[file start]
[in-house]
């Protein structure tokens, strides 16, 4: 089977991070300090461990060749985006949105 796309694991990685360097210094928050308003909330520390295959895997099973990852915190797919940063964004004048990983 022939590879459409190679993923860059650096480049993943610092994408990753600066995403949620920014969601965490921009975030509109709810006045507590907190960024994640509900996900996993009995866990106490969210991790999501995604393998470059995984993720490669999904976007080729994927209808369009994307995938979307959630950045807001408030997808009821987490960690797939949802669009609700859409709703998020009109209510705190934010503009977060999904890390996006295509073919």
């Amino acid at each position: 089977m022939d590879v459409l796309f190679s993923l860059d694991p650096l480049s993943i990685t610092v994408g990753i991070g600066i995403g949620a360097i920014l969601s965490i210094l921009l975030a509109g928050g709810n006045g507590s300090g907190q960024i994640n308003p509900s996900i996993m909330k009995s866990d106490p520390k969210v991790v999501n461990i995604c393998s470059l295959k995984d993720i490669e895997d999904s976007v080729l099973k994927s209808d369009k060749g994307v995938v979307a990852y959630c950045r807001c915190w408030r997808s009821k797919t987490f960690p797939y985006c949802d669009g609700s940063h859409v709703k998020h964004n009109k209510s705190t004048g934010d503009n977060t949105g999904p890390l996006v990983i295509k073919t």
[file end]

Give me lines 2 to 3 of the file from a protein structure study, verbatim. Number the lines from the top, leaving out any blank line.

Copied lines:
């Protein structure tokens, strides 16, 4: 089977991070300090461990060749985006949105 796309694991990685360097210094928050308003909330520390295959895997099973990852915190797919940063964004004048990983 022939590879459409190679993923860059650096480049993943610092994408990753600066995403949620920014969601965490921009975030509109709810006045507590907190960024994640509900996900996993009995866990106490969210991790999501995604393998470059995984993720490669999904976007080729994927209808369009994307995938979307959630950045807001408030997808009821987490960690797939949802669009609700859409709703998020009109209510705190934010503009977060999904890390996006295509073919």
């Amino acid at each position: 089977m022939d590879v459409l796309f190679s993923l860059d694991p650096l480049s993943i990685t610092v994408g990753i991070g600066i995403g949620a360097i920014l969601s965490i210094l921009l975030a509109g928050g709810n006045g507590s300090g907190q960024i994640n308003p509900s996900i996993m909330k009995s866990d106490p520390k969210v991790v999501n461990i995604c393998s470059l295959k995984d993720i490669e895997d999904s976007v080729l099973k994927s209808d369009k060749g994307v995938v979307a990852y959630c950045r807001c915190w408030r997808s009821k797919t987490f960690p797939y985006c949802d669009g609700s940063h859409v709703k998020h964004n009109k209510s705190t004048g934010d503009n977060t949105g999904p890390l996006v990983i295509k073919t």